Cover Story | Corona Chronicles
What matters is the size of the heart
10 Apr, 2020
THE TRUE TEST OF A brand is when it is enveloped by a crisis. It is at that time the marketing playbook is abandoned for real-time solutions wrapped in empathy and trust. The testing times we live in today are no different. Brands have had to suffer both revenue and respect loss, but there are some who have quickly altered their core to remain relevant and caring. Whilst there are others who have continued to follow their beliefs, thereby completely abandoning what they stand for and how they would like consumers to perceive them.
The Covid-19 situation is different from any other that we have seen in India and across the world. It has brought businesses and general human life to a grinding halt with the clouds of death hanging over it. It has, in India, unleashed a lockdown and I for one believe that a lockdown was and will remain essential in the battle against this virus. But then, one has not just seen the bravery of many professions like the doctors, nurses, policemen and women but also of brands that have waded in with their own solutions or at least attempted to show they care.
To my mind, many brands in India have risen to the challenge with both sincerity and alacrity: the first one that comes to mind is Reliance Industries who, as is their wont, have established India’s first dedicated Covid-19 hospital in Mumbai in record time. Creating infrastructure of the kind that Reliance has done is far more valuable to a nation than monetary donations. In addition, Reliance very wisely recognised that in a WFH (Work from Home) situation, it was critical for them to expand the usage bandwidth of broadband, which they did with the offerings from Jio at no extra charge.
Equally heart-warming is the work that the Taj Group of Hotels has done. By providing more than 50,000 free meals every day from their kitchens to doctors and nurses who are working tirelessly, in sometimes appalling conditions, they have managed to be true to their core, which essentially is caring for people. But this time, that care has manifested itself for people who are caring for humanity at large, and that too outside the realm of their hotels.
While on the subject of food, what is truly impressive is the outreach of Spencer’s, which is India’s oldest branded grocery chain (but has moved onto much more since), and the manner in which they have been serving customers through this crisis. What is interesting is that Spencer’s was the first (and only) branded grocer and provisions provider to also offer free meals to the less privileged in the community. Something that their customers will remember long after the lockdown is over.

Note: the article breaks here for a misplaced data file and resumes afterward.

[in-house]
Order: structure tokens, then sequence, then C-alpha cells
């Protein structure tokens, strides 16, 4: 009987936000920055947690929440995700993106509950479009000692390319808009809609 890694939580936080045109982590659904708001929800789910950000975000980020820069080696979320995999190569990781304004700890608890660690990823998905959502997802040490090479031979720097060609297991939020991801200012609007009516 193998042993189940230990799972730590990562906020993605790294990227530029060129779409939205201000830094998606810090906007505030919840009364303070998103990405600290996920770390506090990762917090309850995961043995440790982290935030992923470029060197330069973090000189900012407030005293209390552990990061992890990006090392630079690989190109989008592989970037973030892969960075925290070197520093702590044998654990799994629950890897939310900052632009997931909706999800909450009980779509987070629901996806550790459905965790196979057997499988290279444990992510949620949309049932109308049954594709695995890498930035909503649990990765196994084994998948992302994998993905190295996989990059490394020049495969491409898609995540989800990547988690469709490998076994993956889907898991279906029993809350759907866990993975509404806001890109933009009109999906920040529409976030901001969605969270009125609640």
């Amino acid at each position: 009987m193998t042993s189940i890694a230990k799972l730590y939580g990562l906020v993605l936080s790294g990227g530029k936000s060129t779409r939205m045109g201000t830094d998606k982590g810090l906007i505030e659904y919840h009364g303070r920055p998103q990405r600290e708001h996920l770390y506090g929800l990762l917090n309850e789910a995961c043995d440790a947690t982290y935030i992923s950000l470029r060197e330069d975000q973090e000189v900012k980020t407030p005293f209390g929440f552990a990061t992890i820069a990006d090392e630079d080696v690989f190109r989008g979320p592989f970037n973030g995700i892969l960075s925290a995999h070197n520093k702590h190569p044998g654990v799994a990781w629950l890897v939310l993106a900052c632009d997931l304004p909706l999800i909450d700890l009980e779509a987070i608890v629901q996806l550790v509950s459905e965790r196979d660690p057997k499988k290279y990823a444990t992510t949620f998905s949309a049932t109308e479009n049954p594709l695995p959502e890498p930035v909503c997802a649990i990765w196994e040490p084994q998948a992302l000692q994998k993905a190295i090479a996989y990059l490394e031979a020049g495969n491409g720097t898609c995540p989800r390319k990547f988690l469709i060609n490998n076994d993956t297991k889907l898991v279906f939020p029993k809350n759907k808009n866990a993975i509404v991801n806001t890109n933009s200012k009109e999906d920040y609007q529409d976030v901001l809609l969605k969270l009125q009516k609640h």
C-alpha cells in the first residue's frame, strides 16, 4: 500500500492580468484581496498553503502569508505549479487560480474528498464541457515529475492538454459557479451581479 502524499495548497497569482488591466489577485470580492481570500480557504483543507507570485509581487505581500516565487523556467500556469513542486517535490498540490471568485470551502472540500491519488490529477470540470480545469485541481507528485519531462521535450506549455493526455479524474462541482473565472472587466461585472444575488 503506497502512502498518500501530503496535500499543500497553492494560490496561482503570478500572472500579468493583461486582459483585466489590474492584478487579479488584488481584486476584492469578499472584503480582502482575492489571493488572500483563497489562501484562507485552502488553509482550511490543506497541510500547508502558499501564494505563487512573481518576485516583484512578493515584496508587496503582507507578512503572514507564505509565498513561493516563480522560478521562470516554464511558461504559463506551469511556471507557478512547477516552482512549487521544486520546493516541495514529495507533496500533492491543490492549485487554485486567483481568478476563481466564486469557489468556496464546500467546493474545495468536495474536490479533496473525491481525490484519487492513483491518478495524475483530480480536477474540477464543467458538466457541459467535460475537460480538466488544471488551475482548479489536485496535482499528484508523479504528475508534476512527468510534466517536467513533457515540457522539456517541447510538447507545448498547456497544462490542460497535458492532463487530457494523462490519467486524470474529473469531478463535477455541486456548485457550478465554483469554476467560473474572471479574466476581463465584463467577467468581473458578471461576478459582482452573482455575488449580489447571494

There are many hospital chains who have offered assistance and succour to those in desperate need of it, but the one name that comes to mind is Fortis Healthcare and how it has re-invented itself in this crisis, by being the first to set up isolation wards in many of their hospitals as also by using social media to assist the communication amplification for the general public.
In the world of real estate, which has been terribly battered by the virus and its aftermath, DLF has again shown pioneering zeal by offering a three-month salary advance to all employees, including their contracted workers, just when everyone is talking about salary cuts and deferments, not to mention redundancies.
There have also been brands that have suffered grievously but have still played a tremendous role in keeping spirits up. One such example is what the GMR Group has done with its Delhi Airport brand. If you examine their social media outreach, you will observe that this is a brand that cares deeply even though it has been inflicted a body blow with all flights cancelled. Keeping the flag flying in times of crisis takes a lot of courage.
There are several NGOs and trade associations that too have gone beyond the call of duty. I have seen with joy the quality work that has been done by the National Restaurant Association of India in setting up community kitchens, as also the stellar work from organisations like Rasoi India, not to mention gurdwaras and temples that have also set up kitchens to feed the hungry.
What is also commendable is the role that many foundations and trusts have been playing. The Tata Trusts and the Azim Premji Foundation have provided inspirational leadership by committing the kind of monies they have. As also thousands, if not millions, of Indians have shown by dipping into their wallets and giving generously, be it to specific causes or to the PM-Cares Fund.
It is at times such as these that people will look back and reflect on the brands that actually went that extra mile. Brands that did not only do what they were supposed to do, but actually did what their heart told them to.
Empathy is not measurable and brands that have (and will) exuded this are the ones that will triumph long after this nightmare is behind us.
What has also been evident in all of these days is that, no matter how big or small the size of the brand, what really counts is the size of the heart, and I am glad that we in India today have such large-hearted brands.
As we should.
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About The Author
Suhel Seth is Managing Partner of Counselage India and can be reached at firstname.lastname@example.org
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